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As for the United States’ next captain? That’s where it gets a little more up in the air.

The logical choice would be Mark O’Meara, snubbed by the PGA of America as captain of the Ryder Cup went it went to Ireland in 2006. The two-time major champion is interested in the job and was the first player to go 5-0 in the Presidents Cup.

Other options could be Kenny Perry, a three-time winner of the Memorial at Muirfield Village, site of the 2013 Presidents Cup. The PGA Tour might also inquire about Tom Watson, in keeping with earlier times of the Presidents Cup when the captains included Arnold Palmer, Peter Thomson, Jack Nicklaus and Gary Player.

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WORLD CUP: Gareth Paddison of New Zealand was raving about the power of Dustin Johnson and Bubba Watson, asking which of them could hit it the longest off the tee. A short time later, Paddison mentioned how thrilled he was that he and Michael Hendry would be playing in the World Cup, which starts Thursday at Mission Hills in China.

Paddison holed a bunker shot in the playoff as New Zealand earned one of three spots in a qualifier at Malaysia. The Kiwis will be part of the 28-man field.

“I know Matt Kuchar is playing for the United States,” Paddison said. “I don’t know much about the other guy.”

For someone intrigued by sheer power, wait until Paddison gets his eyes on Gary Woodland.

Kuchar and Woodland will try to end a 10-year losing streak by the Americans, who once dominated an event that dates to 1953. They will be far from favorites, however. Far from it.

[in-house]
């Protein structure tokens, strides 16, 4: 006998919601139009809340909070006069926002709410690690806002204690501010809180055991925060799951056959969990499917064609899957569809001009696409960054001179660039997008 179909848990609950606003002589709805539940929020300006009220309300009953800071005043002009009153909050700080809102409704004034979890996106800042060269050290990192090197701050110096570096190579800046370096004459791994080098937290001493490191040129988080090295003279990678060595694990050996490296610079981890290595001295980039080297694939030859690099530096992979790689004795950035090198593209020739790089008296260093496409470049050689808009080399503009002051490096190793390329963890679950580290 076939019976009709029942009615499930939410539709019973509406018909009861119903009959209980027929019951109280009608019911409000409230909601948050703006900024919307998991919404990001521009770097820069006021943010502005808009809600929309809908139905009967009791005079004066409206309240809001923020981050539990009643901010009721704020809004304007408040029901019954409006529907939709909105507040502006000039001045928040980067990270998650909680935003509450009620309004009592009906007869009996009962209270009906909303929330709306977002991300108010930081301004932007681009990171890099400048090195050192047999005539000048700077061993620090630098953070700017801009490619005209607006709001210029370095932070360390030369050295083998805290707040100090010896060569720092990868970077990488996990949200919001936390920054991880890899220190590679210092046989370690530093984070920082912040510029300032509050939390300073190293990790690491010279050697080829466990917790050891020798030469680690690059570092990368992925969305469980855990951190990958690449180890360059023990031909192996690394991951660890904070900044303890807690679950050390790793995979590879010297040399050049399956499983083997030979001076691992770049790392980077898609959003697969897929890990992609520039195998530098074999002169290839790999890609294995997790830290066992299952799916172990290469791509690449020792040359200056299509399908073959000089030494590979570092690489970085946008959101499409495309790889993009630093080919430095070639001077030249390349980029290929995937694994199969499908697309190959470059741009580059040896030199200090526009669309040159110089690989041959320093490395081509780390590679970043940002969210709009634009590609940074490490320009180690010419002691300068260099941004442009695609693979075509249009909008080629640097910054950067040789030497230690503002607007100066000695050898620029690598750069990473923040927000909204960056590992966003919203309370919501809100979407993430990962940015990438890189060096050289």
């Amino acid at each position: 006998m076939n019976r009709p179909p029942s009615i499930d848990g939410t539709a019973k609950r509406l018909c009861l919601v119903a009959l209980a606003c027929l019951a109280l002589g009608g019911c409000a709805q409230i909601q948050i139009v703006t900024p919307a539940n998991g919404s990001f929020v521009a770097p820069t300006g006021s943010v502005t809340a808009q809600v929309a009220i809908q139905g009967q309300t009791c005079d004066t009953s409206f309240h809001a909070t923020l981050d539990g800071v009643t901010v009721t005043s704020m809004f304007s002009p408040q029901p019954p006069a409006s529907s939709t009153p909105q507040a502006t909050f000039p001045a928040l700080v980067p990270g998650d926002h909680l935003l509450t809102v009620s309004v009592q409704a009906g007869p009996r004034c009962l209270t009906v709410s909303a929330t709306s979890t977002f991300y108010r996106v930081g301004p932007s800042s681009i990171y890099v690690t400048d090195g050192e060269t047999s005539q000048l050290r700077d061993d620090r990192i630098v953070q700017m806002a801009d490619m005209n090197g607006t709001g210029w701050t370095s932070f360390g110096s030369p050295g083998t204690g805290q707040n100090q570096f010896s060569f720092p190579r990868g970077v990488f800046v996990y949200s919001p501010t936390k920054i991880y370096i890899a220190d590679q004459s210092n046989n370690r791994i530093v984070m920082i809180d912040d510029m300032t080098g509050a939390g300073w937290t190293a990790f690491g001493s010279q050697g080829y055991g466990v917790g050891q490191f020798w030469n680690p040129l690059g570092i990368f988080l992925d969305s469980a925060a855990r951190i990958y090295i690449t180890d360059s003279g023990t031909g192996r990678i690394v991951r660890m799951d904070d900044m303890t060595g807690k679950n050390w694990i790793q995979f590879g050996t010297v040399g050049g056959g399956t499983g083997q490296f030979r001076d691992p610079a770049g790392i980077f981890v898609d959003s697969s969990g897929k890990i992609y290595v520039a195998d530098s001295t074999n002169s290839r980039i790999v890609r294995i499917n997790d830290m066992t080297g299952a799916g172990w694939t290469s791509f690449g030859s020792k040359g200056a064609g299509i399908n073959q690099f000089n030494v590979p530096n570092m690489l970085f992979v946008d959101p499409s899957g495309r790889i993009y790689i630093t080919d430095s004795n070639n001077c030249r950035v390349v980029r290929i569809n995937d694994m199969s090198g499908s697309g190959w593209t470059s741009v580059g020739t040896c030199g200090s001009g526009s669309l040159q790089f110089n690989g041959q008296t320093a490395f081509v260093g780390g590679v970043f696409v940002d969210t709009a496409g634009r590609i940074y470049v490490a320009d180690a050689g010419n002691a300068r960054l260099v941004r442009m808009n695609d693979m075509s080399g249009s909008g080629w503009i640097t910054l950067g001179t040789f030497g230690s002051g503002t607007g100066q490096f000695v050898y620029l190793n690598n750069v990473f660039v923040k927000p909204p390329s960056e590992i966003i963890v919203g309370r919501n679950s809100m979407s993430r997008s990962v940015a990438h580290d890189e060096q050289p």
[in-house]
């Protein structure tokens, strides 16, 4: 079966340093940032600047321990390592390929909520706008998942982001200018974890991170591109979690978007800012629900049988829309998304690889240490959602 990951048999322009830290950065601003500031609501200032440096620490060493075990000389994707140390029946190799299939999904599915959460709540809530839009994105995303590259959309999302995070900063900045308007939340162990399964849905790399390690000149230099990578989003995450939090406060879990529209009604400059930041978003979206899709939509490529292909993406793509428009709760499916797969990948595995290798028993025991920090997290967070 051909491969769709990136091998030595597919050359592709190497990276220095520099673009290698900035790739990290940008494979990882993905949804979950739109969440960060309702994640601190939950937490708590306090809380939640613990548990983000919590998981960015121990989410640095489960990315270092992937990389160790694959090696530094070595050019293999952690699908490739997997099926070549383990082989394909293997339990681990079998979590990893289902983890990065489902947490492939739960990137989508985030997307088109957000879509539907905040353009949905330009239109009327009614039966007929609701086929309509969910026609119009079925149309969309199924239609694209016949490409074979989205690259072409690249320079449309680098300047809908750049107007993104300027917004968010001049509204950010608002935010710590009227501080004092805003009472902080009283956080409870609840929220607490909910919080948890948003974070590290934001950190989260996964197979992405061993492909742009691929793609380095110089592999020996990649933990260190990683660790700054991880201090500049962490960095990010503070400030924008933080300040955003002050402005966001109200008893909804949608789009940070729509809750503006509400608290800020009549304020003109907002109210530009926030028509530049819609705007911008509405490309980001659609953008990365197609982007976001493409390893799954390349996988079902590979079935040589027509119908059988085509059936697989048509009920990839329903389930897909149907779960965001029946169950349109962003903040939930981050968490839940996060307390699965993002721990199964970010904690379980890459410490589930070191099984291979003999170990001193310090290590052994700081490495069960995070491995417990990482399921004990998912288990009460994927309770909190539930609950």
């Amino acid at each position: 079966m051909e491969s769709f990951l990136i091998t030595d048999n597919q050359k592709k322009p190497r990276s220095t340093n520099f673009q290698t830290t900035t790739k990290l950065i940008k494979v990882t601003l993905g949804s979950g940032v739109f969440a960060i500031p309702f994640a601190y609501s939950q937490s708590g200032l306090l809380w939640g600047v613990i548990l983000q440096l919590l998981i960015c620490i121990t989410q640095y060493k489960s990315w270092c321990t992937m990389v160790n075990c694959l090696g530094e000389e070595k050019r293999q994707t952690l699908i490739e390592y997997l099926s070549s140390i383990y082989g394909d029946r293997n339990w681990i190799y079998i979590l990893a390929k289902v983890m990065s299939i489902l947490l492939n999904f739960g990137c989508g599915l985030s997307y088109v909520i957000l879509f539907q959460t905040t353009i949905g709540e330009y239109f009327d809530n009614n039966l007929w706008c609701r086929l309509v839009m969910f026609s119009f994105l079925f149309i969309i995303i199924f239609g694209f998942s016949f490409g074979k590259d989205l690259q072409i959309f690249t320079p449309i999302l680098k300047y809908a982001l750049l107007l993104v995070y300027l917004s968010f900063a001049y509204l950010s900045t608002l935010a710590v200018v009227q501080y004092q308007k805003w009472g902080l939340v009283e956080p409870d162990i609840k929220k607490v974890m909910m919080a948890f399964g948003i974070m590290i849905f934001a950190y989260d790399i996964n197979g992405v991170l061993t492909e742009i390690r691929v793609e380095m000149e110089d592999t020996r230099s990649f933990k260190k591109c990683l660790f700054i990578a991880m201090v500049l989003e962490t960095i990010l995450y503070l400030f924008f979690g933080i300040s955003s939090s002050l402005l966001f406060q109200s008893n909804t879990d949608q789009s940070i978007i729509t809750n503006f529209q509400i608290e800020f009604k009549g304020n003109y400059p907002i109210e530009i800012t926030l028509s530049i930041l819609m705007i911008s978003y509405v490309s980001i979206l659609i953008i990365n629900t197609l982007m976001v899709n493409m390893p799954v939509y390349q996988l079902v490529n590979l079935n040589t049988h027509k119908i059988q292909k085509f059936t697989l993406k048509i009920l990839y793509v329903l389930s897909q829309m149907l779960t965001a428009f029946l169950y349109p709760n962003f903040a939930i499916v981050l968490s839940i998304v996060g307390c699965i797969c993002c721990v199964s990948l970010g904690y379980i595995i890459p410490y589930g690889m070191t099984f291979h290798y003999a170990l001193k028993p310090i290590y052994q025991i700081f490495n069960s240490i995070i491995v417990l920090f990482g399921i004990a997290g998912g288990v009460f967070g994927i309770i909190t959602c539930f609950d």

Northern Ireland is sending the last two U.S. Open champions (Rory McIlroy and Graeme McDowell), while South Africa counters with Masters champion Charl Schwartzel and former British Open champion Louis Oosthuizen. Ian Poulter and Justin Rose are playing for England. The defending champion from 2009 is Italy, which returns Francesco and Edoardo Molinari.

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HOPEFULS AND FAILURES: As a reminder how quickly fortunes can turn in golf, consider Woody Austin in the Presidents Cup just four years ago. He fell face first into the water at Royal Montreal trying to play a shot and was nicknamed “Aquaman.”

As the Americans were winning at Royal Melbourne, Austin failed to get through the second stage of Q-school and now only has status as a past champion.

Austin wasn’t alone. Among others who failed to get through the second stage were past PGA Tour winners Will MacKenzie, Joe Durant, Robert Damron, Ted Purdy, Parker McLachlin, Eric Axley and Frank Lickliter.

Advancing to the final stage were Tommy Armour III, former major champions Rich Beem and Lee Janzen, along with Boo Weekley, a favorite in the Ryder Cup just three years ago at Valhalla.

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